It is people like you, who do not understand science, who spout facts that are obviously untrue and pulled from no where, that have resulted in a resurgence of these diseases. Vaccines are created to protect us from disease and they do a great job of doing just that. They come with risks, but virtually every scientist in this country agrees that the benefits far outweigh the risks. Find me one quality, unbiased, scientific study that shows that vaccines are more dangerous than beneficial and we can have a real discussion. Creating your own data and shouting it at people is just nonsense and it’s dangerous, too.

    • 9 Nic

      “More serious problems have been reported by about 1 person in 100, within 6 months of vaccination. These problems included:..”

      Gaffe,
      The quote from the CDC website you cherry-picked has the following sentences which contradicts your (mis)interpretation:

      “It is not clear whether these mild or serious problems were caused by the vaccine or occurred after vaccination by chance.

      As with all vaccines, adenovirus vaccine will continue to be monitored for unexpected or severe problems.”

      Wow, anti-vaxxers are good at misleading people!

      • 10 Gaffe

        I guess we have different interpretations of “It is not clear whether these mild or serious problems were caused by the vaccine or occurred after vaccination by chance.”

        To you that reads “so it’s safe”

        and to me it reads “so they have no idea therefore it’s probably dangerous”.

        I guess I’m just more conservative with people’s lives than you are, but you have a right to your opinion.

      • 11 nic

        Gaffe,

        you make too many unsubstantiated or flat out false assumptions about adenovirus vaccine.

        “So from the looks of the released data, for each life saved it probably killed someone else.”

        Which data? If you don’t support this statement by a study, then you’re just flat out making stuff up and fearmongering. The CDC site you quote does not mention death or mortality anywhere, nor does it reference any study or dataset for the side effects mentionned. Here’s the monography on the new oral vaccine, which is only given to military personnel, and the side-effect profile looks good (hint: no one died by the vaccine).

        http://www.fda.gov/downloads/BiologicsBloodVaccines/Vaccines/ApprovedProducts/UCM247515.pdf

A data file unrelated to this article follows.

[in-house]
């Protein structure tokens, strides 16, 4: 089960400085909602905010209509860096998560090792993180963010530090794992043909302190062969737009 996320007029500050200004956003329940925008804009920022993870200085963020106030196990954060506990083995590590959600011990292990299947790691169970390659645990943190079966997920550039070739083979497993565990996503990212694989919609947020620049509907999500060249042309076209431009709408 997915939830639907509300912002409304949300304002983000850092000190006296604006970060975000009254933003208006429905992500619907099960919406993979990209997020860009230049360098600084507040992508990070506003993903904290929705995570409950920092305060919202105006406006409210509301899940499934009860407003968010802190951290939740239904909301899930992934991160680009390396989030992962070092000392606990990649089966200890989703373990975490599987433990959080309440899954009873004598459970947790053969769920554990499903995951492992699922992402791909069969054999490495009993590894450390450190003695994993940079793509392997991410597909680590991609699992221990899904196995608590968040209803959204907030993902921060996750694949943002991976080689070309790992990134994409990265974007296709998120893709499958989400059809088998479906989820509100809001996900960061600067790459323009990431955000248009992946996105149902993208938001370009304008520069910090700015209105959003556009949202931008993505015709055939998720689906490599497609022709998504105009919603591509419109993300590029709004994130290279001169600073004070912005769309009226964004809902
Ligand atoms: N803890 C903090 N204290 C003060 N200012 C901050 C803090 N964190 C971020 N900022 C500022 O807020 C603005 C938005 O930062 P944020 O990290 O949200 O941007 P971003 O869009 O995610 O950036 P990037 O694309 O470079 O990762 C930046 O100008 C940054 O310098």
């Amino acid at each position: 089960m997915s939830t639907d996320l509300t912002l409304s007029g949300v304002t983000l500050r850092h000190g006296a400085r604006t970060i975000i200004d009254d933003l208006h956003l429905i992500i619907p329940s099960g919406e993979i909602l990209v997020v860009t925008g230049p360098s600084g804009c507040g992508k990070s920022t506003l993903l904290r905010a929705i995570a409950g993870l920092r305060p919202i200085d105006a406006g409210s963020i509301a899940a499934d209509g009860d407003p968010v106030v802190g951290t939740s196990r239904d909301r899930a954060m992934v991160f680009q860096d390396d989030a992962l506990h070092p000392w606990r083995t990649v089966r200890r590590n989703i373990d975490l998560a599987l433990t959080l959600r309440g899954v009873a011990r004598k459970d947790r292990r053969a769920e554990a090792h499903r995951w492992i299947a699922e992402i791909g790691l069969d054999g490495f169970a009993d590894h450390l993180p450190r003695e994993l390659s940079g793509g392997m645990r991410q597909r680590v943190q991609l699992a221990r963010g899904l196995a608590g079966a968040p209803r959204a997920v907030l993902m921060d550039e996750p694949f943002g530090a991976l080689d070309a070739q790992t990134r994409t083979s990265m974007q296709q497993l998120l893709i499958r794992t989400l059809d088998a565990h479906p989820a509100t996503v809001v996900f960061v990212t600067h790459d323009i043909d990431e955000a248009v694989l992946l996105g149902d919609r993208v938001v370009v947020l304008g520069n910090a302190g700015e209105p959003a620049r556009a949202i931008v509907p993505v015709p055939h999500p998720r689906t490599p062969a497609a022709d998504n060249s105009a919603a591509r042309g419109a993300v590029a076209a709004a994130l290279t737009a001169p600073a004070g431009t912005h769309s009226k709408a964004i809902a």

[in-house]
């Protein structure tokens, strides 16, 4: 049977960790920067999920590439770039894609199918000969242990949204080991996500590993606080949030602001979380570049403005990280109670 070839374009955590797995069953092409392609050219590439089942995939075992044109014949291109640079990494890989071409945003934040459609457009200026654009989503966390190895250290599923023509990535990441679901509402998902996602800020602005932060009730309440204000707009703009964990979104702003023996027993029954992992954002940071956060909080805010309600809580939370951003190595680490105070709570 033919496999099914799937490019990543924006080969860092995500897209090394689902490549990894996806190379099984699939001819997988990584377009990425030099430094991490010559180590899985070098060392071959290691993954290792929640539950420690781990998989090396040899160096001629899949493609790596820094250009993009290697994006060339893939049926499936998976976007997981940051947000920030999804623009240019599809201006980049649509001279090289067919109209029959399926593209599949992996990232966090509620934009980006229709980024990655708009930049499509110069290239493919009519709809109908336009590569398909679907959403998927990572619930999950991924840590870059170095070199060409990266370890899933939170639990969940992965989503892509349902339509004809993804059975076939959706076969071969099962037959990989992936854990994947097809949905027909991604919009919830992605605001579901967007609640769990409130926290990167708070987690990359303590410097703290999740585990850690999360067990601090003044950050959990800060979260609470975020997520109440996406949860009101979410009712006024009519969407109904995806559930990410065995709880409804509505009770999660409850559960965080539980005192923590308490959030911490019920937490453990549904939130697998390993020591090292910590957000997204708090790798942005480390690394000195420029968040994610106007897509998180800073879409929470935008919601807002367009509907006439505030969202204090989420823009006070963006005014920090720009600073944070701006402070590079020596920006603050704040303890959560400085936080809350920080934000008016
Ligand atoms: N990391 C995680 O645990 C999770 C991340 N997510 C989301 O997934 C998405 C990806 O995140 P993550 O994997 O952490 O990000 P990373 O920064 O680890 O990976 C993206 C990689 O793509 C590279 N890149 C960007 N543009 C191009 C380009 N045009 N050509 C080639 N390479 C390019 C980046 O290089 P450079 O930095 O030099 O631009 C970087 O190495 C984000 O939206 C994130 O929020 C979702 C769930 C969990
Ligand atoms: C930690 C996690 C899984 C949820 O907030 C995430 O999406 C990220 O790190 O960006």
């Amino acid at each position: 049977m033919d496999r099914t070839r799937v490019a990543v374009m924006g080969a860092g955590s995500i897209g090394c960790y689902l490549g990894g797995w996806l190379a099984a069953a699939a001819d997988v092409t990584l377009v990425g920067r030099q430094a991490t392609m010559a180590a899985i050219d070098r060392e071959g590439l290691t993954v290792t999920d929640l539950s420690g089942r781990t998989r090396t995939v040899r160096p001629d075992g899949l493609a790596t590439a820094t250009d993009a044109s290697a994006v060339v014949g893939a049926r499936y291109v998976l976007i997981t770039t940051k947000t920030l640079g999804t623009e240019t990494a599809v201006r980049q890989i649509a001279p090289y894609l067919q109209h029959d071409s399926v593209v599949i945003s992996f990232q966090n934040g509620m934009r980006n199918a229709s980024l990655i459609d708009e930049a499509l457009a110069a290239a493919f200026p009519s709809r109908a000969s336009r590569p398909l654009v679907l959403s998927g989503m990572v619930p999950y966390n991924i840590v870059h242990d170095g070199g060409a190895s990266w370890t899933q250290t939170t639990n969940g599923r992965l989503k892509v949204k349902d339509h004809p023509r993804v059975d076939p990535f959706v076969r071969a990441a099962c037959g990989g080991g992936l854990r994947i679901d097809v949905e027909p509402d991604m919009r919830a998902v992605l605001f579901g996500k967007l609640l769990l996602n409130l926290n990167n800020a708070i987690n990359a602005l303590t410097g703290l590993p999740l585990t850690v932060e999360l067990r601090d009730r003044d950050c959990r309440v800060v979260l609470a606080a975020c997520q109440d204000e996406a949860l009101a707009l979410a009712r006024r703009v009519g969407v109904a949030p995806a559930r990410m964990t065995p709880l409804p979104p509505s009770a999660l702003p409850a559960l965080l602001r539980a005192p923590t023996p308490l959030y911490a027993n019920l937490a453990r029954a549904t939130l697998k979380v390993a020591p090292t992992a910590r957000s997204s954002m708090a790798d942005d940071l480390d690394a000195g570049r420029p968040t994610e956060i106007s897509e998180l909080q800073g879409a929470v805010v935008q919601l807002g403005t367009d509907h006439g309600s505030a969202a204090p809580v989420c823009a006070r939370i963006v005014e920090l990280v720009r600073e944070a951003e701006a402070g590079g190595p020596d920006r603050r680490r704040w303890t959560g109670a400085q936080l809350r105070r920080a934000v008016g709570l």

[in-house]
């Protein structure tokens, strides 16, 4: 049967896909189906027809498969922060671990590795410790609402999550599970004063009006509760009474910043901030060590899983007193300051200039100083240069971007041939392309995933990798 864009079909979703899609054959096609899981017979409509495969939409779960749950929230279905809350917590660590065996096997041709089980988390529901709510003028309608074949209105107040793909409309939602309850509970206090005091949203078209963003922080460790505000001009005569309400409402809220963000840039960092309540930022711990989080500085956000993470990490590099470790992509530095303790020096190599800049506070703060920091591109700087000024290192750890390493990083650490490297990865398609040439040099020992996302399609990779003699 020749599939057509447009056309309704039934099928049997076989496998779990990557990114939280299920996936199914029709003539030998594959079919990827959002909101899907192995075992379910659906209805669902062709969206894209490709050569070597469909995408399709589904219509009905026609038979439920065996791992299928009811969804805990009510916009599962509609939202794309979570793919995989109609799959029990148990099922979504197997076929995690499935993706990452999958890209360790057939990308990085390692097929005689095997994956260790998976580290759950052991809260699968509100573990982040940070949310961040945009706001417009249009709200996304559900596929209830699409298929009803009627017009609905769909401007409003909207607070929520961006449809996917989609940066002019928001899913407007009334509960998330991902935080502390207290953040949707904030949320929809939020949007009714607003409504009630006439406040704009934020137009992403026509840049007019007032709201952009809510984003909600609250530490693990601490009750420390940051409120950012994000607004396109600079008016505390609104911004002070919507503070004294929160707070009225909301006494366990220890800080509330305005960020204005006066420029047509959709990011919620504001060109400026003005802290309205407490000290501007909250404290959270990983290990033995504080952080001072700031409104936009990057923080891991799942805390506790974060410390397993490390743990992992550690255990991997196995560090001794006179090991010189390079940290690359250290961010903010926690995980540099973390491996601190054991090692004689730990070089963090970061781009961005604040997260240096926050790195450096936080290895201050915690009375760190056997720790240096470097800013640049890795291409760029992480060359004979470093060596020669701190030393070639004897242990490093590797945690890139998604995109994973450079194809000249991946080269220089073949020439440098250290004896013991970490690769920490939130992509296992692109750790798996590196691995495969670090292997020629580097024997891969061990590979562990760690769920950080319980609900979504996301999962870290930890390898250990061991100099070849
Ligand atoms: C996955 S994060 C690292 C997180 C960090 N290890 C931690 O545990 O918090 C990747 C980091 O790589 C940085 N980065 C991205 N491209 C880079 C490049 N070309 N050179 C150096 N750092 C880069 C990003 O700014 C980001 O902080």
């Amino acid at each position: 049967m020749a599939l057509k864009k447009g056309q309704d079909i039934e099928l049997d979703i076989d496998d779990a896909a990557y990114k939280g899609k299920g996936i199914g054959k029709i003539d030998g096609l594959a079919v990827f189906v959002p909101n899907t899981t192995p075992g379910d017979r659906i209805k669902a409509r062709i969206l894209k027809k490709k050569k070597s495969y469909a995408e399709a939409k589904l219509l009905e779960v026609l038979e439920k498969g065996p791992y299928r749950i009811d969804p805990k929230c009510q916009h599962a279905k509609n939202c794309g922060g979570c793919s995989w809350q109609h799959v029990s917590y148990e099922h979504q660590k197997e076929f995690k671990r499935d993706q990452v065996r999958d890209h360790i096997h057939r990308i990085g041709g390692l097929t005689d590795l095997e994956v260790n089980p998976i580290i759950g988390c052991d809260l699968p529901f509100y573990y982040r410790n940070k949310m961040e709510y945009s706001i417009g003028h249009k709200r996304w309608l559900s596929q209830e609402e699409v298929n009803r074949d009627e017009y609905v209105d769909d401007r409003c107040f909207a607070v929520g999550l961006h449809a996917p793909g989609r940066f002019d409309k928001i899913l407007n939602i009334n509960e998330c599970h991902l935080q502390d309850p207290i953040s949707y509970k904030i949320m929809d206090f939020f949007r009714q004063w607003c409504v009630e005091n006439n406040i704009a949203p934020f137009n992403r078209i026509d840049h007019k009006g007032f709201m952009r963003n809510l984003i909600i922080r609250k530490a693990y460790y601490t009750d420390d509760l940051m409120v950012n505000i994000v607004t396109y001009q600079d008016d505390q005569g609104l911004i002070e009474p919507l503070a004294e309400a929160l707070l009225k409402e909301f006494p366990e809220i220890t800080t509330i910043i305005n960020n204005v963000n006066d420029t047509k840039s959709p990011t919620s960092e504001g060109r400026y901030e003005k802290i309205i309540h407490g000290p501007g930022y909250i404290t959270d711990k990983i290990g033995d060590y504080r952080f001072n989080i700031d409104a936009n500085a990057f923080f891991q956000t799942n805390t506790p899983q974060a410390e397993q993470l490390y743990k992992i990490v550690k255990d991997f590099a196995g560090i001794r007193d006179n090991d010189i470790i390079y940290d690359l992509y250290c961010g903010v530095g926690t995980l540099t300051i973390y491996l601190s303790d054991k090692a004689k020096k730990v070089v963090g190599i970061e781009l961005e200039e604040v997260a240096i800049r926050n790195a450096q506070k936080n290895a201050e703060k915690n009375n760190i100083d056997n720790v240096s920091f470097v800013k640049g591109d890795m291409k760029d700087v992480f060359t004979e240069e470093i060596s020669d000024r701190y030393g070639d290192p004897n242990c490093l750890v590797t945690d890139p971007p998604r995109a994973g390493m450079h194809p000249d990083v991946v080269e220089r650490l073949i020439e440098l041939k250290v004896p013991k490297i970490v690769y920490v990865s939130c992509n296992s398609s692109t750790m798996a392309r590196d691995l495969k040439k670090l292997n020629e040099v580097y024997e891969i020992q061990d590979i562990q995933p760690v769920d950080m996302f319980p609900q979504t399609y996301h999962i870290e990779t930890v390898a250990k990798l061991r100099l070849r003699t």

On the other hand, adenovirus DOES kill, extremely rarely but it does.

        http://wwwnc.cdc.gov/eid/article/18/3/11-1238_article.htm

        Fortunately, the vaccine is very effective at preventing adenovirus.

        http://www.afhsc.mil/viewMSMR?file=2012/v19_n03.pdf#Page=2

        So, who’s more conservative with people’s lives again?

    • So you’ve come onto a blog that is aimed towards medical professionals of varying degrees and people with a higher knowledge of the science behind medicine, with no evidence, and no real stand point beyond fear mongering.

      Uh huh, good luck with that.

  4. Gaffe,

    Ted wondered where the numbers in your original posts here came from. You don’t seem to have answered him. Can we assume that you simply made them up? Or is there some other reason you have failed to answer Ted’s question?

    In your reply to Ted you entirely failed to provide evidence for your original claims but did make a brand-new, unsubstantiated claim: “for each life saved it probably killed someone else”. This is a remarkable claim and is not supported by any evidence whatsoever. We have absolutely no reason to believe it – it is implausible and it is unsupported by evidence.

    If you cannot or will not support the claims you make here then I for one will not believe them. Particularly when they are as unlikely as the one I quote in this post.

  5. 14 Brent

    I have yet to see any substantial evidence to support the assertion that the side effects one might experience following a vaccination translate into “for each life saved, it probably killed someone else.”

    Moreover, one can easily explain the correlation — if such a statistic actually exists — between autoimmune disorders (or any other disease state or condition that takes decades to manifest clinically) and vaccination rates: individuals who would have died of vaccine-preventable diseases (probably in childhood) actually lived long enough to develop the diseases for which they were already genetically predisposed… but again, correlation does not mean causation.

  6. 15 Curtis Latimer, RPh

    The US population is roughly 4x greater now than in 1900, so these disease numbers would be even greater now.

    Most likely they’d be more than 4x larger due to increased urbanization and increased mobility of the population.

  7. 16 Art Tricque

    Gaffe says “This does not point out the costs, nor that much more than 2 million others have various autoimmune and other diseases and disorders whose incidence rate correlates highly with vaccination and there is NO EVIDENCE WHATSOEVER TO SUGGEST that other problems are not caused by immunization at higher rates than this.”

    This is not how logic works. If you wish to win an argument, you must provide the evidence that vaccines cause autoimmune disease. Asserting it, alleging it through supposed correlation is insufficient. If you cannot, you are simply spouting irrational fears…as most anti-vaxxers do.

    • 17 Gaffe

      You all keep suggesting that logic dictates we do something dangerous then say “until you can prove exactly how it kills you we can claim it has no risks”. The problem is I don’t agree that premise is logical.

      I believe we should have some basis for believing something is safe before recommending that the entire population subject themselves to it.

      It isn’t “fear” to point out that you are doing something dangerous and the odds of something unfortunate happening are high when you engage in high risk activities.

      Any medical professional who thinks performing medical procedures on the entire population is not a high risk activity I think is reckless, and the only thing I am afraid of here is people like this influencing policy makers into making bad decisions.

      As I said, I cannot prove every vaccine’s various side effects. That would require millions of dollars and long term research.

      But I can give you a few specific recent examples you all asked for: